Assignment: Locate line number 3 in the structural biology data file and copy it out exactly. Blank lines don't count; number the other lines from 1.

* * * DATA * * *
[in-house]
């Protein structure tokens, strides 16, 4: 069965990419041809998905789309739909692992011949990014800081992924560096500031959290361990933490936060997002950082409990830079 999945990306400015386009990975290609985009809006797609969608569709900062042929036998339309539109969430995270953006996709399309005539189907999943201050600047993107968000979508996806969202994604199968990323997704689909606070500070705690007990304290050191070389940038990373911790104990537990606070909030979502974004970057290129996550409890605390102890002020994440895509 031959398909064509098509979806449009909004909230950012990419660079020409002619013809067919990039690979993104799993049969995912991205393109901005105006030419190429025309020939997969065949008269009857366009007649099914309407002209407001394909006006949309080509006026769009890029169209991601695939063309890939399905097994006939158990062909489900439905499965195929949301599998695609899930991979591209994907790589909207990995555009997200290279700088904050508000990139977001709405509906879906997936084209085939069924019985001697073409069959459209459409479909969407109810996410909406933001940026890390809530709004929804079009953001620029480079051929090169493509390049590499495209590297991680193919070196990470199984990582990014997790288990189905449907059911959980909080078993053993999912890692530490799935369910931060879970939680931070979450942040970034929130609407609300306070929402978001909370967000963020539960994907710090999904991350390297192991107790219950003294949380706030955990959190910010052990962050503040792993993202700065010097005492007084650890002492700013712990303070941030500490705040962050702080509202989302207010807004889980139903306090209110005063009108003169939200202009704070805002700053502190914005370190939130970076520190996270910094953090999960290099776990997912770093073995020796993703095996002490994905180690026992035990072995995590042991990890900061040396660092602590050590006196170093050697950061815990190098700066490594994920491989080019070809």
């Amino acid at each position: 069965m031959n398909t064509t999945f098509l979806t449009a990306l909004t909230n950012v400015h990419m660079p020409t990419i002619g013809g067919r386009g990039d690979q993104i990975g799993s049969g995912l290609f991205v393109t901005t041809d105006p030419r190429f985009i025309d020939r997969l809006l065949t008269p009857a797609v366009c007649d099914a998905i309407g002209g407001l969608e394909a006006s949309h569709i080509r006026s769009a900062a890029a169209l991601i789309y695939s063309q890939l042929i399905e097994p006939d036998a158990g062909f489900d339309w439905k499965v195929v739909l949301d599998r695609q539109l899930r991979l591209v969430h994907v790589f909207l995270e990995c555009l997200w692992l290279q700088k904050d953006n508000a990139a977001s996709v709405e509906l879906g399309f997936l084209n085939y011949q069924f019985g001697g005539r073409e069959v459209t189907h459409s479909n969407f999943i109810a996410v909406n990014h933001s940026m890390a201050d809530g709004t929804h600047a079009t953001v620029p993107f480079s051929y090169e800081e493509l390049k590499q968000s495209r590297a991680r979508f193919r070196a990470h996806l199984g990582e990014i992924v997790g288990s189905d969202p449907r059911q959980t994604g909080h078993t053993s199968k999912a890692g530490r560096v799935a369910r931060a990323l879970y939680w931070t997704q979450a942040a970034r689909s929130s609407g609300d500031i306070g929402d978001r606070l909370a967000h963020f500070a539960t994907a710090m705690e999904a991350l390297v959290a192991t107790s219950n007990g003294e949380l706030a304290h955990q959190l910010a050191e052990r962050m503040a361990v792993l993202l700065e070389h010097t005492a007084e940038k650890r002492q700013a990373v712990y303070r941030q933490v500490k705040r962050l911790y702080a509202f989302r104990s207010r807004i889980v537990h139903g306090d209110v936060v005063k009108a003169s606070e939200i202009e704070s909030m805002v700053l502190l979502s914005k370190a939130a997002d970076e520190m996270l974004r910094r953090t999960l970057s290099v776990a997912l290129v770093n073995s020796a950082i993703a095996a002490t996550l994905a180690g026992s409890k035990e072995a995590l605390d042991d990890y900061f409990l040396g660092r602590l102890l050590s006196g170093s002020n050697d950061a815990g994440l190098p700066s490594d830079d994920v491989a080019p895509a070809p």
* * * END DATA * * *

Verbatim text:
């Amino acid at each position: 069965m031959n398909t064509t999945f098509l979806t449009a990306l909004t909230n950012v400015h990419m660079p020409t990419i002619g013809g067919r386009g990039d690979q993104i990975g799993s049969g995912l290609f991205v393109t901005t041809d105006p030419r190429f985009i025309d020939r997969l809006l065949t008269p009857a797609v366009c007649d099914a998905i309407g002209g407001l969608e394909a006006s949309h569709i080509r006026s769009a900062a890029a169209l991601i789309y695939s063309q890939l042929i399905e097994p006939d036998a158990g062909f489900d339309w439905k499965v195929v739909l949301d599998r695609q539109l899930r991979l591209v969430h994907v790589f909207l995270e990995c555009l997200w692992l290279q700088k904050d953006n508000a990139a977001s996709v709405e509906l879906g399309f997936l084209n085939y011949q069924f019985g001697g005539r073409e069959v459209t189907h459409s479909n969407f999943i109810a996410v909406n990014h933001s940026m890390a201050d809530g709004t929804h600047a079009t953001v620029p993107f480079s051929y090169e800081e493509l390049k590499q968000s495209r590297a991680r979508f193919r070196a990470h996806l199984g990582e990014i992924v997790g288990s189905d969202p449907r059911q959980t994604g909080h078993t053993s199968k999912a890692g530490r560096v799935a369910r931060a990323l879970y939680w931070t997704q979450a942040a970034r689909s929130s609407g609300d500031i306070g929402d978001r606070l909370a967000h963020f500070a539960t994907a710090m705690e999904a991350l390297v959290a192991t107790s219950n007990g003294e949380l706030a304290h955990q959190l910010a050191e052990r962050m503040a361990v792993l993202l700065e070389h010097t005492a007084e940038k650890r002492q700013a990373v712990y303070r941030q933490v500490k705040r962050l911790y702080a509202f989302r104990s207010r807004i889980v537990h139903g306090d209110v936060v005063k009108a003169s606070e939200i202009e704070s909030m805002v700053l502190l979502s914005k370190a939130a997002d970076e520190m996270l974004r910094r953090t999960l970057s290099v776990a997912l290129v770093n073995s020796a950082i993703a095996a002490t996550l994905a180690g026992s409890k035990e072995a995590l605390d042991d990890y900061f409990l040396g660092r602590l102890l050590s006196g170093s002020n050697d950061a815990g994440l190098p700066s490594d830079d994920v491989a080019p895509a070809p």